Posted by Tom Dey, co-Founder, DeyFischer Consulting
Editor’s Note: Starting today, we’re kicking off a local marketing campaign in Austin, Texas, to spread the word about Google Places and Hotpot among local business owners and those who live and work in the area. To get the Austin party started, we’ve teamed up with Torchy’s Tacos to give away delicious free tacos to their customers (get ‘em while they’re hot!). We asked Tiffany Harelik, a fourth generation Austinite and member of the Torchy’s team, to write a little something for the blog about working with Google and some of the amazing food Austin has to offer.
|Photo courtesy of Jared Tennant Photography|
|Photo courtesy of Jared Tennant Photography|
Thus, I'm exceptionally excited to announce that we’ll be giving away — on Google — the Hotpot taco (or for those familiar with our menu, the Migas) at all six Torchy's Tacos locations until 2pm today. Keep in mind this is while supplies last and one per customer. Woohoo! Thanks, Google.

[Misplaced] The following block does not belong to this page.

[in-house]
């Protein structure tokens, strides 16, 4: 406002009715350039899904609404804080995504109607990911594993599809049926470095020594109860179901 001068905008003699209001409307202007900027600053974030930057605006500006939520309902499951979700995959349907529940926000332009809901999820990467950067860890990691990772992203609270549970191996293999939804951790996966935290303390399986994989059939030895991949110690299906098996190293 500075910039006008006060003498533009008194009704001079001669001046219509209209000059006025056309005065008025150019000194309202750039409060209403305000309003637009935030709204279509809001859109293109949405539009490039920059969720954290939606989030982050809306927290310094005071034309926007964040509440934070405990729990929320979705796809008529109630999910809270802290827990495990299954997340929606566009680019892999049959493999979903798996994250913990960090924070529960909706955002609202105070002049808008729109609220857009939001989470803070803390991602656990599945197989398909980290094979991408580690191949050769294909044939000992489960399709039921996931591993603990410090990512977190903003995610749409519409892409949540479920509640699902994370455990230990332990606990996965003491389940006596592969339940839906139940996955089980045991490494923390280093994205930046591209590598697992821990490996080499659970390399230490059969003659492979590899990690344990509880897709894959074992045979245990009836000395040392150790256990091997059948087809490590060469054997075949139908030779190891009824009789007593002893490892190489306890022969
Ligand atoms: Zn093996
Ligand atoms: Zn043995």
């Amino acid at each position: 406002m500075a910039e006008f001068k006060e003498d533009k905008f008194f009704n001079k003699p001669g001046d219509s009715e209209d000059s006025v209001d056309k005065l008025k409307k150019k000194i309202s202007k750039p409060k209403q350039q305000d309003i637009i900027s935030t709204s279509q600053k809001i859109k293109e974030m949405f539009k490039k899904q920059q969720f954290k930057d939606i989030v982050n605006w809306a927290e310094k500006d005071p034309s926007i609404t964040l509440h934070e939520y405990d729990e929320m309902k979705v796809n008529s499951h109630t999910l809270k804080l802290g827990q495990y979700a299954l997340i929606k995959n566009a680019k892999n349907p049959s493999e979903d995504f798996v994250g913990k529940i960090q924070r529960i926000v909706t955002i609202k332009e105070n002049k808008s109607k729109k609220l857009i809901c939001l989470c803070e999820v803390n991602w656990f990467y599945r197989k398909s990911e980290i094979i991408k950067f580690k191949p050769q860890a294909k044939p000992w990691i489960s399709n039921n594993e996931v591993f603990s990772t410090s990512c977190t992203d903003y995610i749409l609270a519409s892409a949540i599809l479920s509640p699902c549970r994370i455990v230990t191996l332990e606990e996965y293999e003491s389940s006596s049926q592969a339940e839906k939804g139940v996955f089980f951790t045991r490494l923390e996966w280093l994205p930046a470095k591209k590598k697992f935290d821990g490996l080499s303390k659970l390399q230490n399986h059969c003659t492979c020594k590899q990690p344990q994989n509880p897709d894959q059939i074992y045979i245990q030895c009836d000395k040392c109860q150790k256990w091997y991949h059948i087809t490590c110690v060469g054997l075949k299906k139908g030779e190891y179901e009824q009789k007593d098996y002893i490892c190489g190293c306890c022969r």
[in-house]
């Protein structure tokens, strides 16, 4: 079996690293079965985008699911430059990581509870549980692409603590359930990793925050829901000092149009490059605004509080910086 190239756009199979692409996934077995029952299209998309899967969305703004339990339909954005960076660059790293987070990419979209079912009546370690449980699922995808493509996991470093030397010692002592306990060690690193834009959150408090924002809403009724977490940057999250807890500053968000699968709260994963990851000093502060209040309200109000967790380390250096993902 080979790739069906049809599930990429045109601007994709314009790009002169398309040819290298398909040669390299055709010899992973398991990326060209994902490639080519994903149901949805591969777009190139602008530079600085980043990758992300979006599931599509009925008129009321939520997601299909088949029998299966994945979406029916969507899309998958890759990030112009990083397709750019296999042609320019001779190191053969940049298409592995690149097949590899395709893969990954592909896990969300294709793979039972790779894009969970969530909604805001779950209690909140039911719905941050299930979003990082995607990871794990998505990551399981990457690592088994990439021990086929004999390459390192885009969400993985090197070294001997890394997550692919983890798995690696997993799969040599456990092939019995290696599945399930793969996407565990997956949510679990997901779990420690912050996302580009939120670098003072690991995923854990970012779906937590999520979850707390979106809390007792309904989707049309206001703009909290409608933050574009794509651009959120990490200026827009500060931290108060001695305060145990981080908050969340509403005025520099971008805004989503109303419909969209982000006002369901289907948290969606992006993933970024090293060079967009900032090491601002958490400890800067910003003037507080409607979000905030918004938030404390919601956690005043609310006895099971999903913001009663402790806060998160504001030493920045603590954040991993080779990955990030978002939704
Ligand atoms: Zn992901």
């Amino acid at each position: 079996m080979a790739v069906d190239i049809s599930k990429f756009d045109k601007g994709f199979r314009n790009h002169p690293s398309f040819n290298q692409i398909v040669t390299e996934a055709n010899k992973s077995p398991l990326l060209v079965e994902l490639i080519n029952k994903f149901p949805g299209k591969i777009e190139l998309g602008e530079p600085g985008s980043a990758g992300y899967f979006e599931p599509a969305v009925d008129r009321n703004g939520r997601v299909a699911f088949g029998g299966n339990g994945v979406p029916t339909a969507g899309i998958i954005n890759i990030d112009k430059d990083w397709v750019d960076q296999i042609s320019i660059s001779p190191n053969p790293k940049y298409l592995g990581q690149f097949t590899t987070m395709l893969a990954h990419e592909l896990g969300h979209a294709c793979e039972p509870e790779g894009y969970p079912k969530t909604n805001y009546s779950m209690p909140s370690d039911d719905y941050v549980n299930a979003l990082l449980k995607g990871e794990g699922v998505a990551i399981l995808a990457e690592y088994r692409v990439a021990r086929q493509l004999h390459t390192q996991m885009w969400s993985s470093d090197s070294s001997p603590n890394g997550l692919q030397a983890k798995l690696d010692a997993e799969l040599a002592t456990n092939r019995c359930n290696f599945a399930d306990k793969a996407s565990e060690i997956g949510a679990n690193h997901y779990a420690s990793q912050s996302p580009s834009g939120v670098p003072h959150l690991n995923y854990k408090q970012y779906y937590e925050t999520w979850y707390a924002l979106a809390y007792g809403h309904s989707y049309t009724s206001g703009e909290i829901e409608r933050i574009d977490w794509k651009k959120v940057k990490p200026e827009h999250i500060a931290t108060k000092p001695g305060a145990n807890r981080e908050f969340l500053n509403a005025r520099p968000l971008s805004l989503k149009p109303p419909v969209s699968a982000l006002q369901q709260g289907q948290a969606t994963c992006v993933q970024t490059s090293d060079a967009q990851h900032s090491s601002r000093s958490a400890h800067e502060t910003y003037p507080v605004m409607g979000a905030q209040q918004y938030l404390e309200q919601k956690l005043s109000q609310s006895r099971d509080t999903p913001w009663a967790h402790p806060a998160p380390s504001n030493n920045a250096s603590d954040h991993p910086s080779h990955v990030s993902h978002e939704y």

Now back to Hotpot. It’s a tool that supports local businesses by allowing users to share the places they love with their friends and discover new places they might like. As both a local Austin business owner and someone who reviews other local businesses, I'm excited about Hotpot and very happy to see big dogs like Google collaborating with unique trendsetters like Torchy's.
One of the fun features of Hotpot is the Best Ever medal, reserved only for the most deserving of favorite local spots. The Google girls asked me about some of my Best Ever trailer food vendors so they could check them out while here in Austin. (This, as you know, is always my most dreaded question. Trailers, you’re all pretty.) But for you, Google and readers, here is just a tiny portion of the awesome trailers not to miss, in addition to our beloved Torchy's: